To say that 2020 has been an annus horribilis (horrible year) is an understatement. Regardless of what the next few months will bring, there needs to be a reality sinking into our consciousness now — nothing will ever be the same again. It can’t be and, hopefully, as much as we might want, it won’t be.
This is not meant to be another doom and gloom article. But we cannot think when the lockdown for New York City is over that life will go back to normal. We cannot think when the riots and the protests that we have seen occur over the past week cease that we can and will go back to normal.
There is the harsh reality that many people have died and many people are still ill and their recovery is slow and uncertain. There is the fact that so many people have lost their jobs and are struggling to make ends meet. The sad tragedy of racism reared its ugly head and we, as American people, are forced to confront it yet again. Businesses are burned, the property has been destroyed, and, worst of all, lives have ended, all for something that many claimed was no longer affecting our “enlightened” society.
The way we relate to people no doubt has changed — gone for now are the handshakes and the hugs; in are masks, hand sanitizers, and social distancing. The way that learning occurs has changed — online learning, once thought a stop-gap measure, has proven to have to last longer than any educator would like (we have to wait to see what the results of online learning will be for the students both academically and interpersonally.)
The list of woes could go on and fill up this entire newspaper. But this is not the point — we recognize the problems, the sorrow, and the difficulties. Fear has gripped so many of us, and with good reason. Remember Mark 5:36; “Fear is useless; what is needed is hope.”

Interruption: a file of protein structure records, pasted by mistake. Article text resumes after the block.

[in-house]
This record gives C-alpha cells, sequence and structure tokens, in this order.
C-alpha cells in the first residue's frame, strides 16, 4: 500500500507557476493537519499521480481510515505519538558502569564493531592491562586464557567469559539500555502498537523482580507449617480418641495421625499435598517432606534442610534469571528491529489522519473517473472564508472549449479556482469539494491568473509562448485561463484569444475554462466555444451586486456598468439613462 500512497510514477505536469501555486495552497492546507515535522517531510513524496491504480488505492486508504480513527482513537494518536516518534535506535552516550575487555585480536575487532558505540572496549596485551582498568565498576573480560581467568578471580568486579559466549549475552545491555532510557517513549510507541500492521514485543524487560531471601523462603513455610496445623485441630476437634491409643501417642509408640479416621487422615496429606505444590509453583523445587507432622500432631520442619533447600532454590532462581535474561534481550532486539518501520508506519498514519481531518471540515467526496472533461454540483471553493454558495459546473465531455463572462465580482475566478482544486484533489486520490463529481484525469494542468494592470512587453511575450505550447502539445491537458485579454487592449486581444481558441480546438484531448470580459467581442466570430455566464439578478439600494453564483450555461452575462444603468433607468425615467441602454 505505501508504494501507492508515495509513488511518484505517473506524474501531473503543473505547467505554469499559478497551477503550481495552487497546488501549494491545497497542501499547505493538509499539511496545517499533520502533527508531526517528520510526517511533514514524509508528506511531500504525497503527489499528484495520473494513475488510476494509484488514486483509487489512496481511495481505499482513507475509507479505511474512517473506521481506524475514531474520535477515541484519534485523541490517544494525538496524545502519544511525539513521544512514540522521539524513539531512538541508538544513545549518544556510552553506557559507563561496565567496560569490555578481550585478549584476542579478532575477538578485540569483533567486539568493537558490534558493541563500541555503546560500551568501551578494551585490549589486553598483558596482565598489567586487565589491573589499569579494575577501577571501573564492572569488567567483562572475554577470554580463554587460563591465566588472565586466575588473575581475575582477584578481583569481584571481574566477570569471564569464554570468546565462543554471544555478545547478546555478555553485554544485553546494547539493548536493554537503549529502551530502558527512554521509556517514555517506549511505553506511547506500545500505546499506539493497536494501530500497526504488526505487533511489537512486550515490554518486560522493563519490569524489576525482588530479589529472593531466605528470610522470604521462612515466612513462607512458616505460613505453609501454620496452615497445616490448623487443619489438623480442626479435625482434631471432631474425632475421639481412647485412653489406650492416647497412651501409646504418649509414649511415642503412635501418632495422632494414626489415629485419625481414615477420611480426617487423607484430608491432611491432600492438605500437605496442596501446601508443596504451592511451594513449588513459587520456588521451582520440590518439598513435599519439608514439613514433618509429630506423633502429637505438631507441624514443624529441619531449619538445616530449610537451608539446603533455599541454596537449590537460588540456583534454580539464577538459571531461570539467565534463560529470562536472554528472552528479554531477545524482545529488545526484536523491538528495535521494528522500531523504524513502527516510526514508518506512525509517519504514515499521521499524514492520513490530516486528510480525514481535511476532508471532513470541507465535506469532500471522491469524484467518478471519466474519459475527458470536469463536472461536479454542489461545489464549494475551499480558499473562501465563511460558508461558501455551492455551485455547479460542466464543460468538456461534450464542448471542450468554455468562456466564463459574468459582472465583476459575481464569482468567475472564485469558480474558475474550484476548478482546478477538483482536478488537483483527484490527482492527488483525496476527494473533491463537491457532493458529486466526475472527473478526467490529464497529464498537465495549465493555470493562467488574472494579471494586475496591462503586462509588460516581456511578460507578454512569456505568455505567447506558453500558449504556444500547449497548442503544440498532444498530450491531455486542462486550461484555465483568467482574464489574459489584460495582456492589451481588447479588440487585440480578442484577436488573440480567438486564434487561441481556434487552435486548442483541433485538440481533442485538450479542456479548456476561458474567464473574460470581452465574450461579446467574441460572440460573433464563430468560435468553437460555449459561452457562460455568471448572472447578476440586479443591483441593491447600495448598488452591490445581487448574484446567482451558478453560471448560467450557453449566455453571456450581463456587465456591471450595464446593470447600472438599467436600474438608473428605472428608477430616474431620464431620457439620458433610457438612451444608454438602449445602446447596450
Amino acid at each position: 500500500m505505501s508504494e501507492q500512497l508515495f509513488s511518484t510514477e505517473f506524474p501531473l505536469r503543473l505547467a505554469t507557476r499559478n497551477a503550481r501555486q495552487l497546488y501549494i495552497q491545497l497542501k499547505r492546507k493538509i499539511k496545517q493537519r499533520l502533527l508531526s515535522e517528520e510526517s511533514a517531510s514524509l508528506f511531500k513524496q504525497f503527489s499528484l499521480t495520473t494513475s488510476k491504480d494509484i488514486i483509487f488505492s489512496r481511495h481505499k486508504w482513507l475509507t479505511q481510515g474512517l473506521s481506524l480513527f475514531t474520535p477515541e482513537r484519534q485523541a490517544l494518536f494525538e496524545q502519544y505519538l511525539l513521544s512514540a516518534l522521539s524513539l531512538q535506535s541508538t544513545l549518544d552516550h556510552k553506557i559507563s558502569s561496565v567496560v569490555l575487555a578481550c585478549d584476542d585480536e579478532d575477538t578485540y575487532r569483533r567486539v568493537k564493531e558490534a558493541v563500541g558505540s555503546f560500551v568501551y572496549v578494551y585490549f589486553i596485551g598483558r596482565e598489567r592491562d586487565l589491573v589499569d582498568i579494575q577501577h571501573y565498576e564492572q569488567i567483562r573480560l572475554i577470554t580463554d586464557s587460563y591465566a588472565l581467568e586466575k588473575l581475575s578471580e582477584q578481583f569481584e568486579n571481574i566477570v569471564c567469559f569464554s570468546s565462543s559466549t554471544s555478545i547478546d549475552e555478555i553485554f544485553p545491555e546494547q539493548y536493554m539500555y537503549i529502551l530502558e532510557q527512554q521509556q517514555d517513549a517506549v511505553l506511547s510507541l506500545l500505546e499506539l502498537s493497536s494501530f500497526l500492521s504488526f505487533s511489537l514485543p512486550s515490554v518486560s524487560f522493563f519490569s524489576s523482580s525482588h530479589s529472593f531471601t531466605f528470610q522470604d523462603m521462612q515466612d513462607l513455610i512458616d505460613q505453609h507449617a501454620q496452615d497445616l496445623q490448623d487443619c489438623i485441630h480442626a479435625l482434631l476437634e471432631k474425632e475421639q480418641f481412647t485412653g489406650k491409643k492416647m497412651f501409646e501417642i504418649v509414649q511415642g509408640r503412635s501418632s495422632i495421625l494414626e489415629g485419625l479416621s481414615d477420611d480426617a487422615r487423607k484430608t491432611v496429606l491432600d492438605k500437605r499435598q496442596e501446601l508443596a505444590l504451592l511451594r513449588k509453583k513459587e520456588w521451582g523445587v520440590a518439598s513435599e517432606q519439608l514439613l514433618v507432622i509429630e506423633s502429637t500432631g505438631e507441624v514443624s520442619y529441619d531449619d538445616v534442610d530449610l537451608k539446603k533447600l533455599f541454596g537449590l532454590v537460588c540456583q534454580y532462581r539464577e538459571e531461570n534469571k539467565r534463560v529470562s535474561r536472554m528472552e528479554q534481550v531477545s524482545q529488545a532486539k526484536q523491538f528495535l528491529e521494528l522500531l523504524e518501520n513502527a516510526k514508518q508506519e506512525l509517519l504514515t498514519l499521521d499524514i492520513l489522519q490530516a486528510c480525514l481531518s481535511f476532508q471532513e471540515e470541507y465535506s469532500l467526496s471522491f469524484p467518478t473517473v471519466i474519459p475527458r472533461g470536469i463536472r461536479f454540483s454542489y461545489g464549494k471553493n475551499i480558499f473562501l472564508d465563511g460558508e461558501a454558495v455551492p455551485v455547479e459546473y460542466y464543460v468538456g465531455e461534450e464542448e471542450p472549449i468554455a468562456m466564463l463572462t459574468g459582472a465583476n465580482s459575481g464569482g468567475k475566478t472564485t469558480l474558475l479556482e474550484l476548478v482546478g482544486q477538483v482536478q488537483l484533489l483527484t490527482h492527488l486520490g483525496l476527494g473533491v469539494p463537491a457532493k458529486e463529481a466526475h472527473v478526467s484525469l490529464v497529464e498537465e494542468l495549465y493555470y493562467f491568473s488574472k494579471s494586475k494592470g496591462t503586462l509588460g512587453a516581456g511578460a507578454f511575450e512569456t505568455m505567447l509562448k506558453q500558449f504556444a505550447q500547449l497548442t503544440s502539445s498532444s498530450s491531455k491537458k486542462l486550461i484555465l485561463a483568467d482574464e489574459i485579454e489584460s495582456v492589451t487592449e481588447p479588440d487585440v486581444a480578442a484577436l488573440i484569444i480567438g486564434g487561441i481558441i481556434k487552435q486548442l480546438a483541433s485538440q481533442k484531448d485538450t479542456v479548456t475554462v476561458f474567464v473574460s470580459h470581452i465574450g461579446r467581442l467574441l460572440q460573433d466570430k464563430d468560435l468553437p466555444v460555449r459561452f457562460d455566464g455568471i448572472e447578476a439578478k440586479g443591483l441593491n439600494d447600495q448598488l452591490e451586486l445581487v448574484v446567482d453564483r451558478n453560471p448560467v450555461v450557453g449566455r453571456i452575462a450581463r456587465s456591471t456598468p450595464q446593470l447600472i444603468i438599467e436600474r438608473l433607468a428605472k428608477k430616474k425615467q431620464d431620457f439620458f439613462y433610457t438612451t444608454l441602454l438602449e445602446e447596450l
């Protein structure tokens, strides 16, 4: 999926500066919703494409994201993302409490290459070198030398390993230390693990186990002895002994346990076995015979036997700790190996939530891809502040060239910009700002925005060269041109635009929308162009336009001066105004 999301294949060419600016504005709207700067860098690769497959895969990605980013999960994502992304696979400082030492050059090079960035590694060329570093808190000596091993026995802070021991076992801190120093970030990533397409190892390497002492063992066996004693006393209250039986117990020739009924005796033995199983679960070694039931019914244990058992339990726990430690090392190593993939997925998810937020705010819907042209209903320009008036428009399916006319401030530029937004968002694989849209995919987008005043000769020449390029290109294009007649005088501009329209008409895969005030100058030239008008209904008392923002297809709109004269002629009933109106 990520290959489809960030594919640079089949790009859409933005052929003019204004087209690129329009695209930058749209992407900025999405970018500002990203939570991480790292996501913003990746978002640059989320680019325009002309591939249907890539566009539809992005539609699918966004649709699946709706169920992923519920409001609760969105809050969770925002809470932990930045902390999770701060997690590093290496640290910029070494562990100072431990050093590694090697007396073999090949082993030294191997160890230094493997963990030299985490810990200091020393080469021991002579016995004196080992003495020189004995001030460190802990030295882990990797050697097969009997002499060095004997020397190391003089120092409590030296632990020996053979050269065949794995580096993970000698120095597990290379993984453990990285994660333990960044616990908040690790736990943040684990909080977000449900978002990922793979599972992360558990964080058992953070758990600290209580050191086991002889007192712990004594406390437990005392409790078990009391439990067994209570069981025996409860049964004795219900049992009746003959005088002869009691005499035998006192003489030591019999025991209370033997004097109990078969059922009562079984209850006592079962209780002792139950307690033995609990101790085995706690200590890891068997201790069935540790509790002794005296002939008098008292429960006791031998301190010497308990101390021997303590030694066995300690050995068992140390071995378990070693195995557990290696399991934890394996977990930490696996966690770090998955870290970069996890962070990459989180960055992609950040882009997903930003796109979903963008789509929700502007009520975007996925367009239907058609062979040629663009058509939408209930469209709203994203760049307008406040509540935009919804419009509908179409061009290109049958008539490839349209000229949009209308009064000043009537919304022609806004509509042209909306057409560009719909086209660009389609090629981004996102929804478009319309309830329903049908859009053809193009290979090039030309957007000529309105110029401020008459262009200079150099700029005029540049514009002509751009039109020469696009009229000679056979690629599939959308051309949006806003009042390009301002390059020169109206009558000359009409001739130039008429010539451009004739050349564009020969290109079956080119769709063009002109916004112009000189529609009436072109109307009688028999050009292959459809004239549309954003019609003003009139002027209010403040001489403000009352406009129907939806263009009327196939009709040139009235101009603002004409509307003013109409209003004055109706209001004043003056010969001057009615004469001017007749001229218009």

What is hope? The Catechism of the Catholic Church states: “Hope is the theological virtue by which we desire the kingdom of heaven and eternal life as our happiness, placing our trust in Christ’s promises and relying not on our own strength, but on the help of the grace of the Holy Spirit. ‘Let us hold fast the confession of our hope without wavering, for he who promised is faithful.’ ‘The Holy Spirit … he poured out upon us richly through Jesus Christ our Savior, so that we might be justified by his grace and become heirs in hope of eternal life.’”
So, how can we as a Catholic Christian community act as people of hope? Hope means that we know that the battle is already won. Jesus is king! Have confidence in this fact. We as Christians are in the world and yet not of the world. We live in a fallen world, and yet it is redeemed. Ernest Hemingway, who sadly did not take his own advice, wrote “The world is a fine place and worth fighting for…” Let’s fight for this world, to make it a better place, recalling the words of St. Teresa of Avila: “Hope, O my soul, hope. You know neither the day nor the hour. Watch carefully, for everything passes quickly, even though your impatience makes doubtful what is certain, and turns a very short time into a long one. Dream that the more you struggle, the more you prove the love that you bear your God, and the more you will rejoice one day with your Beloved, in a happiness and rapture that can never end.”